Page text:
Banya Banter

When you have mustered the courage to crack Russia’s greatest cultural crucible, it is advisable to be readily armed with a tale or two to share with your unclothed comrades.

You see, despite the many novels, poems, and sonnets that have been penned over the years centered on Russia’s crowning gem, in reality it’s just a hot room that you sit in and sweat.  It’s the conversation that makes the experience delightful.  As the temperature soars, somehow even the most banal of conversation takes on new meaning as you summon the strength to gasp out your thoughts, one painful phrase at a time.

And the best kind of story to tell in a banya is a story about being in a banya.  Naturally, this will be impossible in your first trip to the banya, so try to do something memorable to talk about the next time.  If you have no good stories, then learn a few good Russian anecdotes.  After all, no one wants to sit quietly in a banya.  That’s just weird.

One of my life dreams came true last summer when we moved to a house with our very own banya.  I guess, in a sense, it was also a letdown.  A letdown in the same way that Tamerlane felt disappointed after conquering China, because there was no nation left worthy of conquer.

But just the other night, something special happened in my banya- I got another banya story that I will now inevitably tell every time I go to the banya.

Here is what happened:  my friend Igor offered to heat up the banya.  Here is a picture of Igor later on that same evening:

Igor had been at my house a few weeks ago when I was out of town and heated up the banya for some friends.  I asked Igor how hot he managed to heat the banya.  He replied, “Oh about 90 degrees (celsius)”.

In response, I casually mentioned that my children would be disappointed by the chill if he were to only heat it to 90 again.  Of course, I knew that Igor could heat it up more, but I wanted to make sure.  Because, you know, it’s Russia.  That is why I challenged his manhood by saying, “my children will be disappointed by the chill”.

A few hours later, Igor casually mentioned that the banya was ready.  I called my three trusty male descendants, and we trooped out to our handy steam house.  Now when we arrived, I felt that the temperature was a bit higher than normal.

I know you want a number.  You want to know the temperature.  I’m not going to tell you.  I will just say that it was so hot that I had goose bumps all over my body and there was no sweat.  That was a first.  “Perhaps your sweat is immediately evaporating,” Igor helpfully offered.  I didn’t know what to do about that, because I have this banya theory that in your first visit (each banya trip involves multiple visits to the steam room alternated with conversation outside in the yard during rest breaks) you must break a sweat.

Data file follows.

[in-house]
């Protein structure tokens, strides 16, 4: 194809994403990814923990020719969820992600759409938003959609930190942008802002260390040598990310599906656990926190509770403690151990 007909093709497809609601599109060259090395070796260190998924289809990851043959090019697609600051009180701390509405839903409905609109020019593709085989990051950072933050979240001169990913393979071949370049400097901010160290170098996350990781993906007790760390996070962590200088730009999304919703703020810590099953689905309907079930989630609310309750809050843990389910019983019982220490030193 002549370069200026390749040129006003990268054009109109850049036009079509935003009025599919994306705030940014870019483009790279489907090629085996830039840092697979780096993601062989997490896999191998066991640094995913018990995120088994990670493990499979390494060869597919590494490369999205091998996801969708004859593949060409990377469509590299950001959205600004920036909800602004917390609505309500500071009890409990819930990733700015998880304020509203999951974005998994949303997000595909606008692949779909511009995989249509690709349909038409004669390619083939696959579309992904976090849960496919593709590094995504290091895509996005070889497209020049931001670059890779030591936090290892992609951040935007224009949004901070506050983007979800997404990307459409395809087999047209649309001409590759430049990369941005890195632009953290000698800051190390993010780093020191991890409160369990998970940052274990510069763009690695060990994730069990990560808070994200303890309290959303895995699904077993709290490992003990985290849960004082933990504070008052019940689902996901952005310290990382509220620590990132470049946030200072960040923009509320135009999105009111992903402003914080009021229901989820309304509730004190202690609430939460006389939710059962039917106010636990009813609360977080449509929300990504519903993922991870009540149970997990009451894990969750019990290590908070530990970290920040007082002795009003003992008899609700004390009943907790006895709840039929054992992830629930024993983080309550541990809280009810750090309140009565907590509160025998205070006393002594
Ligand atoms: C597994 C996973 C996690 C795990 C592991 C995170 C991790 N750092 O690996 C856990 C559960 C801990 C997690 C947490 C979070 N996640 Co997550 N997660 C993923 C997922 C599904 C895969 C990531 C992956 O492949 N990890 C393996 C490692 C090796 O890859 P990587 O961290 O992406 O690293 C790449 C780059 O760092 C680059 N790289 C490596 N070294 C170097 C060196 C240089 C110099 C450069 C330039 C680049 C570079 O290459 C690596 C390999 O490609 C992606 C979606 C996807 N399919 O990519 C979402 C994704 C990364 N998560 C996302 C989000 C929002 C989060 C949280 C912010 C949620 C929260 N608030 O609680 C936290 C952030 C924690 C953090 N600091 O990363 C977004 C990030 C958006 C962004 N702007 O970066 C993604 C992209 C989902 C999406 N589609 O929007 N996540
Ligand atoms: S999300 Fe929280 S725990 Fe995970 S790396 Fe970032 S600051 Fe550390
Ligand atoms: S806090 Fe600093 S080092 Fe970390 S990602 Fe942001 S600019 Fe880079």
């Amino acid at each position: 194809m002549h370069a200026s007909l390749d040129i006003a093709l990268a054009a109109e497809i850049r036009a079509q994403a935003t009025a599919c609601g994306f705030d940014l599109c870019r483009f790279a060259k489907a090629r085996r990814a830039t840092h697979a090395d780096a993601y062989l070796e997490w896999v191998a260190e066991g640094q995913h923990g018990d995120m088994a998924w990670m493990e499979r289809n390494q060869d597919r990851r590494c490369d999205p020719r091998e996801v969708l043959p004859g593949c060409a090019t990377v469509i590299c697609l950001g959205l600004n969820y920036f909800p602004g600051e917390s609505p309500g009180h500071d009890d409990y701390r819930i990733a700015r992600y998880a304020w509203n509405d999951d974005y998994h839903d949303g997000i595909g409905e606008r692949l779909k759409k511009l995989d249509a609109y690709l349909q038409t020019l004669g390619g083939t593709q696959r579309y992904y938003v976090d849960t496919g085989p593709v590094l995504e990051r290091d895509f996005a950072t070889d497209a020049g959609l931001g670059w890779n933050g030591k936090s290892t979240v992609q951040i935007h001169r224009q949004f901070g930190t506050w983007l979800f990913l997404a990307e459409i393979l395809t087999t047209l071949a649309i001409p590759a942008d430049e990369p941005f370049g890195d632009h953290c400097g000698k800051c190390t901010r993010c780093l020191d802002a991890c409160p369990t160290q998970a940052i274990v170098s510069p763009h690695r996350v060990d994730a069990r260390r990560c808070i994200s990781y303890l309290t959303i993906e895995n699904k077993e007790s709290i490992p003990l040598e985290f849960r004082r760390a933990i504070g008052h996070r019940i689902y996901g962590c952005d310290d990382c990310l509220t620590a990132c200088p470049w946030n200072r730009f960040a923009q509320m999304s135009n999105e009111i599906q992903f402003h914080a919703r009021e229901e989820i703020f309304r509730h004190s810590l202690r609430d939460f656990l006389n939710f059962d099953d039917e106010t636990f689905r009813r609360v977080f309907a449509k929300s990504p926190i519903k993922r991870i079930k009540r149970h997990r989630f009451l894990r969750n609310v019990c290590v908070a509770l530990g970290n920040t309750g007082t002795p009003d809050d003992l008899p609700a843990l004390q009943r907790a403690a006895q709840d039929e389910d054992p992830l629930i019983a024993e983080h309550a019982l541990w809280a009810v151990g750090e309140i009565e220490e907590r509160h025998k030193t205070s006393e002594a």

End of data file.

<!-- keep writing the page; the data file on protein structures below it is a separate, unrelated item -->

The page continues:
I was confounded by the lack of sweat, and since my head was spinning a bit, we exited for a rest break after some minutes.  You probably want to know what the temperature was.  Not going to tell you.  I’m just going to say that when we came back in, it was 116 degrees Centigrade,  and I kid you not, my boys started complaining that it felt cold.  I guess that everything is found in comparisons.  And when my boys started griping about how it felt cold, and it was actually that hot, I felt some strange kind of pride.

You’re probably still wondering how hot it was.  I’m not going to say.  All I will do is show you what happened to the plastic faucet handle in the banya that evening:

So, yes, I am thrilled to have another banya story under my belt to share with my friends as we swing birch branches through the steamy air and spin yarns on steam houses of yore.

Here are a few other of my favorite banya tales:

1) In which it was 100 Celsius inside and -47 outside and the steam on my skin immediately turned to ice.

2) In which I had rented a dacha from a pensioner in the Moscow province.  Some friends from Kamchatka heated it up so hot that the wiring melted, causing a short and putting out the electricity in two houses.

3)  In which my friends and I exited a banya in the forest in the Urals and I suggested we jump in the snow.  I went first, in a state of extreme undress.  My face forward leap through the air abruptly lost some of its grace when my front side learned that the top of the snow was a layer of ice.

What is your favorite banya story?  That’s what the comment section is for.  

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